“Whenever it was your time to compete, you would compete and go off, and the other teams would go compete for whatever part of their routine they were in,” Bush said. “We would go back to a practice room and practice whatever else was next after that. Then we would get our score sheets and see what we did wrong, what we could fix for the next bit of our routine.”

There was a lot of different things we didn’t know had to be done like megaphones and signs.

— Molly Bush, 12

Bush said each set began by cheerleaders spiriting into their formation.

“You would do your cheer, spirit at the end and go off,” Bush said. “There was a lot of different things we didn’t know had to be done, like megaphones and signs. We don’t use those at regular football games or pep rallies, but it was a requirement for the competition. That was interesting and new to figure out and learn how to make those work into our routine.”

Westbrook said the squad attended extra practices before and after Christmas break in preparation.

“I felt incredibly nervous and very proud because we’ve had all these extra practices, and we’ve been focusing on things like synchronization and being loud,” Westbrook said. “It felt good to see they were able to take any critiques we’ve thrown their way and made use of those. They did a fantastic job. I’m so proud.”

The scores from each performance are compiled to determine if the squad performs in finals. Canyon did not make it to finals, but Bush said she still enjoyed the experience.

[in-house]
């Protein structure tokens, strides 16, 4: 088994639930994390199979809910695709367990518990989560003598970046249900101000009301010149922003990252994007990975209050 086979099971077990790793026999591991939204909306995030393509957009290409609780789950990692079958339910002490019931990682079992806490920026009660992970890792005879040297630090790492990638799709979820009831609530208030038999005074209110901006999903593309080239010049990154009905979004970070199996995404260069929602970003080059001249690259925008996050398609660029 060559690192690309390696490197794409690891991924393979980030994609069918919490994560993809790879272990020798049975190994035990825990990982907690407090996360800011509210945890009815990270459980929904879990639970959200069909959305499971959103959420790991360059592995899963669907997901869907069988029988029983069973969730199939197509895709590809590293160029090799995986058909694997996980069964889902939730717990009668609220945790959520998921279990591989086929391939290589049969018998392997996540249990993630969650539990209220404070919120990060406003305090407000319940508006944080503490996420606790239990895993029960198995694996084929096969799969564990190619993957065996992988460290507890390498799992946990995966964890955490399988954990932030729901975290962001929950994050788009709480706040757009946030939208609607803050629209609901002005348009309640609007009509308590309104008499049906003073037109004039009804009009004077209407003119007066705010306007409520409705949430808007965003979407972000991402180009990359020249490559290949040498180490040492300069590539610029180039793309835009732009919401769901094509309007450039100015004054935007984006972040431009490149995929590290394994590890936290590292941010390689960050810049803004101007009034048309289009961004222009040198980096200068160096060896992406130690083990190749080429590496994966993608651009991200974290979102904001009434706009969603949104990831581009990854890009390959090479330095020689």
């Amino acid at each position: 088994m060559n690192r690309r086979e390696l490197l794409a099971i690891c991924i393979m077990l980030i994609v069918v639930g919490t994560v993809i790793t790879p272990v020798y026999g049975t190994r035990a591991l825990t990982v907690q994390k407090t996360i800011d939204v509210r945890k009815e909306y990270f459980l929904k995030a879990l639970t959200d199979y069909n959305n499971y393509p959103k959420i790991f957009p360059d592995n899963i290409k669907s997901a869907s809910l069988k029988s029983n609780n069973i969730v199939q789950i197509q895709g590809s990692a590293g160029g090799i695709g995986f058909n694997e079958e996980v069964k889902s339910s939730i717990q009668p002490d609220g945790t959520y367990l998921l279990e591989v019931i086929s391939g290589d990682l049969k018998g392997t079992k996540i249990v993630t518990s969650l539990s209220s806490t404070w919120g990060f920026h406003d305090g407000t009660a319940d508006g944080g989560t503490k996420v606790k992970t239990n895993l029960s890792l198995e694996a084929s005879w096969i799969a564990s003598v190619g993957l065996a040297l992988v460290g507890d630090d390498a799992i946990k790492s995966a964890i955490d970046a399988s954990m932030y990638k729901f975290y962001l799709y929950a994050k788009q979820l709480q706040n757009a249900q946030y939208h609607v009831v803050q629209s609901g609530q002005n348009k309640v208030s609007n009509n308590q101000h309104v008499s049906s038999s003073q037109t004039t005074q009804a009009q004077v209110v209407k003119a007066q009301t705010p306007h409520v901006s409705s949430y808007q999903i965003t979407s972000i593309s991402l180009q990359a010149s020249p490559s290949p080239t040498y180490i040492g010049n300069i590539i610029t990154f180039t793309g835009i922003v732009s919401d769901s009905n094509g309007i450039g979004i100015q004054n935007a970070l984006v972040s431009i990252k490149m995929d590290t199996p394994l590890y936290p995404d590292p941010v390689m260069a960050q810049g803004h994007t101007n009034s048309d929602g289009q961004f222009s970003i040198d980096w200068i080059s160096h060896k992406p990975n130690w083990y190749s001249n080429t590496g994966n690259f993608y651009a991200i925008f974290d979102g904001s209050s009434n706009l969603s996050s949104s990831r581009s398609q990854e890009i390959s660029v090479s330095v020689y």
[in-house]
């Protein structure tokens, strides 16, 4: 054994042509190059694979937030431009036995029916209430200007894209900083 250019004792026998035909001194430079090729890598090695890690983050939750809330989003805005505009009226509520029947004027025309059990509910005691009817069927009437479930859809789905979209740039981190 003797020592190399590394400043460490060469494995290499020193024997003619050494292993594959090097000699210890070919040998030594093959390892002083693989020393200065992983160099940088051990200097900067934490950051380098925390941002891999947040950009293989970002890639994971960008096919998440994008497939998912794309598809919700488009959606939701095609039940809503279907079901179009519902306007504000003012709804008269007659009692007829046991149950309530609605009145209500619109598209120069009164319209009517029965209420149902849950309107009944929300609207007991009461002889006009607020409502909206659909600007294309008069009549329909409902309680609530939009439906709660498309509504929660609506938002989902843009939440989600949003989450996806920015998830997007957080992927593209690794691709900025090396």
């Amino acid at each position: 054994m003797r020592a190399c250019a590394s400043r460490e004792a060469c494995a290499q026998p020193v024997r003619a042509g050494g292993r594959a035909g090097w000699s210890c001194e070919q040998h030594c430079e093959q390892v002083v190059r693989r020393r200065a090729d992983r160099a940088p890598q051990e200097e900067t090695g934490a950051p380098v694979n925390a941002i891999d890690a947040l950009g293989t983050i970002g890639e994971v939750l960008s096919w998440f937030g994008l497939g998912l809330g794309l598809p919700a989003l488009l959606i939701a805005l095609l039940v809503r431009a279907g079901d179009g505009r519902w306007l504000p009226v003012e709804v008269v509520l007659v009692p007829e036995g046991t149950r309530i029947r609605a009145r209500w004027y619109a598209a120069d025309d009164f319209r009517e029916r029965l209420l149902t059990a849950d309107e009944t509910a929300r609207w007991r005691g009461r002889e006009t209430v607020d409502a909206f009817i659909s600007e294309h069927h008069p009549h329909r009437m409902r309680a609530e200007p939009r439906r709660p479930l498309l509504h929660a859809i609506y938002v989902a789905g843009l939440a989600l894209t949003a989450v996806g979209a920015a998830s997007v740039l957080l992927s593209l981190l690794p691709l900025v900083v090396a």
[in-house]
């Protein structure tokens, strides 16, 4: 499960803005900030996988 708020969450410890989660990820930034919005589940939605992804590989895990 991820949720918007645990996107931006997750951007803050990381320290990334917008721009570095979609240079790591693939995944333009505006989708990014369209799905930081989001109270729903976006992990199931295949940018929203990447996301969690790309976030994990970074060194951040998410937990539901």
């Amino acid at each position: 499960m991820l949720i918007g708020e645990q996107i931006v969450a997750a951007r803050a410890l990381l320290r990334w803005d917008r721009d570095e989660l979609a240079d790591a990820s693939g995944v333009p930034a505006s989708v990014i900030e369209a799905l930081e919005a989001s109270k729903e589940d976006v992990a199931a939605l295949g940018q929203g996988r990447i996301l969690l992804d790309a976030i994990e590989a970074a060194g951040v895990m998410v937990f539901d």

“It being my senior year, it was really devastating,” Bush said. “I didn’t think we were making it to finals, but it was still a fun thing. It was good experience for the squads to go this year and the years after that.”

Westbrook said the squad will continue to attend the annual competition.

It was good experience for the squads to go this year and the years after that.”

— Molly Bush, 12

“We walked out of that competition, and I think everyone was exhausted and ready to go to bed, but immediately us as sponsors were talking about what we can do next year, how we can improve, what we can do differently and what we want to keep the same,” Westbrook said. “It was really exciting, taking the energy at the end of that competition and already trying to make those plans going forward and seeing how we can be better every year.”

Westbrook said since the girls are from different squads, performing as one bonded the group.

“I know our skills have improved some, but I think even more so, it’s brought the whole group closer,” Westbrook said. “There’s always kind of this varsity, JV, freshman individual groups. You still see that some, but having a chance for everyone to go compete in one group brought everyone closer. You could see that support coming from all sides. If one person messed up, they were supported by five other people.”

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Katelyn Spivey, Editor-in-Chief

Hi there! I am a senior, and this is my third year on staff and second as editor-in-chief. I am choir president and a member of the varsity and show choirs,...

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Cheerleaders compete for first time at UIL State Spirit Championships